Neither party expected for the war the magnitude or the duration which it has already attained . . . Both read the same Bible and pray to the same God, and each invokes His aid against the other . . . The prayers of both could not be answered. That of neither has been answered fully. The Almighty has His own purposes. —Abraham Lincoln, Second Inaugural Address, March 4, 1865
Augustine himself would have been hard-pressed to provide a more succinct description of proximate justice than the above passage from Lincoln’s Second Inaugural, and it’s inclusion in the sixteenth U.S. president’s meditation on the Civil War is a testament to the durability of the political vision clearly articulated by Steven Garber in “Making Peace with Proximate Justice”—a vision so durable that it spans the centuries from one of the Church’s great Fathers to America’s greatest president.
Garber makes a compelling case for this kind of Christian realism. He succeeds in being “both honest and hopeful” in part by showing how to marry a hard-headed understanding of the world to a soft-hearted commitment to justice. His focus on proximate justice as an alternative to cynicism is particularly appropriate, given how cynicism has come to infect the cultural air we breathe. The idea that those in positions of power and responsibility do nothing more than act in their own interests—and often cloak their narrow self-interest in the language of morality—has a real hold on the West’s cultural imagination. Yet Garber wisely sketches some of the resources available to Christians who are willing to stand against cynical thinking and living.
The strongest aspect of Garber’s Christian realism is its commitment to achieving “some justice” in lieu of “no justice,” substantial healing as opposed to no healing. Christians and other people of good will whose consciences are sensitive to the reality of injustice, face a real temptation to seek a purity of action and outcome that cannot be obtained in this world. I have known many people with a deep allegiance to heavenly purity and justice, but no earthly allegiance to serve as a vehicle toward justice in the here and now. Proximate justice has given me the freedom to try to put flesh and bones on efforts to reach real justice—even if it’s only partial and imperfect—in this world.
With the strengths of Garber’s argument in mind, it’s worth pondering further some of the issues that are raised by the idea of proximate justice. No one wrote more clearly about these questions in recent times than the 20th-century Protestant theologian Reinhold Niebuhr, and Niebuhr continues to be a great guide for me as I attempt to understand these issues through a glass darkly. There are three particular issues that Niebuhr raises that I briefly mention in response to Garber’s thesis.
First, those who seek justice must continually cultivate what Niebuhr described as an “awareness of a contradiction between divine and human purposes, even on the highest level of human aspirations.” That is, our perception of justice is limited, flawed, and contingent on our particular vantage point in history and life. Our view of justice will never be fully the same as God’s—which should be a cause for introspection, leading us to probe our own motives and thinking, not for submission to passivity or resignation. Even as we work toward justice, we do well to cultivate what Niebuhr described as a “sense of modesty about the virtue, wisdom and power available to us.” Such modesty reminds us of both the limits of our understanding and our responsibility to act for good as we understand it.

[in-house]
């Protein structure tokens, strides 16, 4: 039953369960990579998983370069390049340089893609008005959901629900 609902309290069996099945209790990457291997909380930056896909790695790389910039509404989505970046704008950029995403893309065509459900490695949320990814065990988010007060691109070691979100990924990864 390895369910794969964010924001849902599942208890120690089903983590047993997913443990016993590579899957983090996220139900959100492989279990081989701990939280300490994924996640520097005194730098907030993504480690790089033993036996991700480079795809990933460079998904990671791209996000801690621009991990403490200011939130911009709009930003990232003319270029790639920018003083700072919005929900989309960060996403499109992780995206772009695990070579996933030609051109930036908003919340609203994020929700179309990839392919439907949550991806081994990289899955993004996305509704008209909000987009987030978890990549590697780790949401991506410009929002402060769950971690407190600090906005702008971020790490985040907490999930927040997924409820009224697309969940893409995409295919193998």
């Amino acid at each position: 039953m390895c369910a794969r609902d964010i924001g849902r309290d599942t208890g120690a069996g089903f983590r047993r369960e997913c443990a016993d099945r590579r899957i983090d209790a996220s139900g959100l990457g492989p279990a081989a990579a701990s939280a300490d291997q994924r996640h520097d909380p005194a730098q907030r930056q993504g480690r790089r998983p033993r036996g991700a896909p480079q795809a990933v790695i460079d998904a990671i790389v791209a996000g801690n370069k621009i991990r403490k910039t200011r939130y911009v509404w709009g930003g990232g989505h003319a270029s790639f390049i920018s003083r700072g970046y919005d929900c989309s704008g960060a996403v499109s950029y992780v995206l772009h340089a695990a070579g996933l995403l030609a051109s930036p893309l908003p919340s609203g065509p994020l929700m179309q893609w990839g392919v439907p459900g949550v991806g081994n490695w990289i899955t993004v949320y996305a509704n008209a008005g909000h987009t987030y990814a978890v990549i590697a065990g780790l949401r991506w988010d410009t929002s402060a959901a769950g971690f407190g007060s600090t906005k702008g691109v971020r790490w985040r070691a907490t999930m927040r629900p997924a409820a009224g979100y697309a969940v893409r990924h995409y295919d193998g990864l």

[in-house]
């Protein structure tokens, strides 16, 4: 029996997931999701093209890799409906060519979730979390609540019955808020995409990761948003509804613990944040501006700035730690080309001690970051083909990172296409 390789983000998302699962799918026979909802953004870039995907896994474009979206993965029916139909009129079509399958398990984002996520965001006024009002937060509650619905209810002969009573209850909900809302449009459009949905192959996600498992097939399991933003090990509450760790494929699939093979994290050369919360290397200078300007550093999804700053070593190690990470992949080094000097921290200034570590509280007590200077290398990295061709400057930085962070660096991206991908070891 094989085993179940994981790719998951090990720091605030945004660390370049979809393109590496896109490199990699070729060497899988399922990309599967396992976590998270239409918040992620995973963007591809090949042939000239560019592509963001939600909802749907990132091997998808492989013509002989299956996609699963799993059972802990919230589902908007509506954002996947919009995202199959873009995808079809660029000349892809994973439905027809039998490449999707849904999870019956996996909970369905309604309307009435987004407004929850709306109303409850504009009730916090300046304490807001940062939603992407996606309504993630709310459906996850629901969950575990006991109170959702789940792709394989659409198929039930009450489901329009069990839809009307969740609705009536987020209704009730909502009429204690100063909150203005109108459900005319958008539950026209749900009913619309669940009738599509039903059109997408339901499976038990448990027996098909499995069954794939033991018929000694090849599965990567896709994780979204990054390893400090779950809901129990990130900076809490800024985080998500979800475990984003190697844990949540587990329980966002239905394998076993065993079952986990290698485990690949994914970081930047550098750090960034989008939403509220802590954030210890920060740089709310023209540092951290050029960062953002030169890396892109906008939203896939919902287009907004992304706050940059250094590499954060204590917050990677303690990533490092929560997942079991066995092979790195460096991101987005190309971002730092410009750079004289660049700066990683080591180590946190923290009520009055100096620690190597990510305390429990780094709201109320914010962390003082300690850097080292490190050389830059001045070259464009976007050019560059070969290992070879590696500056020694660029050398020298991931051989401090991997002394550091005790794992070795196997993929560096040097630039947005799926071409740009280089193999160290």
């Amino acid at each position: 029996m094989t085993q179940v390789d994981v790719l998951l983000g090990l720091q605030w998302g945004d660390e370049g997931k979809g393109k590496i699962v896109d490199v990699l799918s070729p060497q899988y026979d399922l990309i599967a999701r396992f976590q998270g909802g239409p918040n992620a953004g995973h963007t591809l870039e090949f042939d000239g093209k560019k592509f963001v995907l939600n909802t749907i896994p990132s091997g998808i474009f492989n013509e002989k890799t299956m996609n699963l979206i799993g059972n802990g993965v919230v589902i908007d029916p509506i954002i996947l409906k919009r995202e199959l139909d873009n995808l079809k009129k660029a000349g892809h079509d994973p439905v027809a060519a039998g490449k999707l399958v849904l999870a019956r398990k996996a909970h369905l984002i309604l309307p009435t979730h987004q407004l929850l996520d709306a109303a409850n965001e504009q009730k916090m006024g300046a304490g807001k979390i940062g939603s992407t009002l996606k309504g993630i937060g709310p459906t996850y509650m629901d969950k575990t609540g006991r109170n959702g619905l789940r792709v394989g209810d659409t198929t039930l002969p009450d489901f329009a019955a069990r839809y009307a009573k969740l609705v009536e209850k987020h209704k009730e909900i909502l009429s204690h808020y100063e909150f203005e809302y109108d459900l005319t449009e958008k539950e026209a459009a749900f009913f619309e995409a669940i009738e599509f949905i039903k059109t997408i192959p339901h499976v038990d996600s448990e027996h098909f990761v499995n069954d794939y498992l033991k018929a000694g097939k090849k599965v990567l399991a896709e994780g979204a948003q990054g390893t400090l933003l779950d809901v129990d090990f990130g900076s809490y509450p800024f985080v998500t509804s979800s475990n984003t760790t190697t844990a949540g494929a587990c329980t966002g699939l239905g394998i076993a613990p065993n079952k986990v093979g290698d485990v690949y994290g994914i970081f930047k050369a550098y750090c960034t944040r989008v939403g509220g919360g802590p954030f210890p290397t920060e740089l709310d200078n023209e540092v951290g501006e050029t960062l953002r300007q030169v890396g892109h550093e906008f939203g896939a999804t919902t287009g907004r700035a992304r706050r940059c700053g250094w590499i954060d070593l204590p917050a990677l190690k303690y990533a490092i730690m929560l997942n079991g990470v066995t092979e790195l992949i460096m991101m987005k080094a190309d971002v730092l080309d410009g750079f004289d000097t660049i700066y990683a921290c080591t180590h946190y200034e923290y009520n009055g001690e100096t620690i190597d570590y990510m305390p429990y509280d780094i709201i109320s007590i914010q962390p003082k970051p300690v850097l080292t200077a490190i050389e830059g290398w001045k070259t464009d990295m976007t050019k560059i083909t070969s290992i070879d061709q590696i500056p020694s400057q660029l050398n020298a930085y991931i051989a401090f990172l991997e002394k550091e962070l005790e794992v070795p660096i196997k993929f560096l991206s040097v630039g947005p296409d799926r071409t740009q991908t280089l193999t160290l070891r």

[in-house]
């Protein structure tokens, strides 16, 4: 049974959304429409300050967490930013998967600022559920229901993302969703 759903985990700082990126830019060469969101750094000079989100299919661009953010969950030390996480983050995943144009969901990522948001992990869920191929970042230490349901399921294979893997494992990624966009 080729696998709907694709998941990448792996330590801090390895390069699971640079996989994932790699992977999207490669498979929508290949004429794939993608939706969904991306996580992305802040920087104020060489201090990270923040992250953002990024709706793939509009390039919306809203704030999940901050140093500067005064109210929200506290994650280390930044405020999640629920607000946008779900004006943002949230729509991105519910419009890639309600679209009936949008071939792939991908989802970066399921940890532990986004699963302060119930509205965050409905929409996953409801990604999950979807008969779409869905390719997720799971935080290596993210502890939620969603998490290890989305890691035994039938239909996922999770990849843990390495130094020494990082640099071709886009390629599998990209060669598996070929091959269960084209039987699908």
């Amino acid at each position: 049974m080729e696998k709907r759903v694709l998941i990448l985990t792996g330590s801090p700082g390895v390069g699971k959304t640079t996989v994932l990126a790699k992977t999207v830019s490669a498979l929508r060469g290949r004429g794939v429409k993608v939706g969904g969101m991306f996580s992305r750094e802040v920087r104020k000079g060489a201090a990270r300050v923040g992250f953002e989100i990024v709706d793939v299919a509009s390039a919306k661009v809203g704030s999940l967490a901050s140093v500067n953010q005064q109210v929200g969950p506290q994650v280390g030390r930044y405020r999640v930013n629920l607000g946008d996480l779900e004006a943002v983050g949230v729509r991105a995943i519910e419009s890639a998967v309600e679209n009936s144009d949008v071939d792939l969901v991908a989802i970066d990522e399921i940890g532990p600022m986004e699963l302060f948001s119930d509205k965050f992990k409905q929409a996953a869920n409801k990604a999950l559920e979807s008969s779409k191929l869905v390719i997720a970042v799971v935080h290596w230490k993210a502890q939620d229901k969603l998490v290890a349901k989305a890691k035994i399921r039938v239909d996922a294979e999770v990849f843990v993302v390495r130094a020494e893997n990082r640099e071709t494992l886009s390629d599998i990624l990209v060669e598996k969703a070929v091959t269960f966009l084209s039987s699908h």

Second, Niebuhr wrote of the “hazards of justice”—what I understand to be the costs of imperfect resolutions to instances of injustice. This can be seen in many venues from the courtroom to the battlefield, where the response to injustice results in collateral grief, sins and even additional injustices. As Garber notes in his essay, these collateral injustices are often preferable to no justice at all, but any morally serious thinking about the response to injustice must come to grips with the hazards of a response. Much like a clear understanding of human limitations, the reality of these hazards does not counsel inaction, but it should caution us to count the cost of achieving proximate justice.
Finally, the idea of proximate justice raises further questions about how we understand the unfolding of history. Niebuhr strongly and persuasively argued against an understanding of history as a progressive march toward moral and spiritual perfection. Yet if justice is possible, even on a proximate basis, how should Christians think about the unfolding of history? Is there a thread that connects doing justice in our time and the work of justice in other ages?
Garber’s well-reasoned explication of “proximate justice” provides the most sustainable way that I have encountered for Christians to engage in the vocation of politics. However, those hoping for more to ponder should not go away disappointed. While making peace with proximate justice certainly puts much of the intellectual puzzle into place, it also opens the door to a host of questions that require careful and constant discernment. After all, we are “living between times,” in Garber’s words, where perhaps the greatest challenge is not understanding that justice in the here and now is proximate, but agreeing upon what proximate justice means for a particular issue in our particular moment in history. As Lincoln said, our challenge is to move forward “with firmness in the right, as God gives us to see the right.”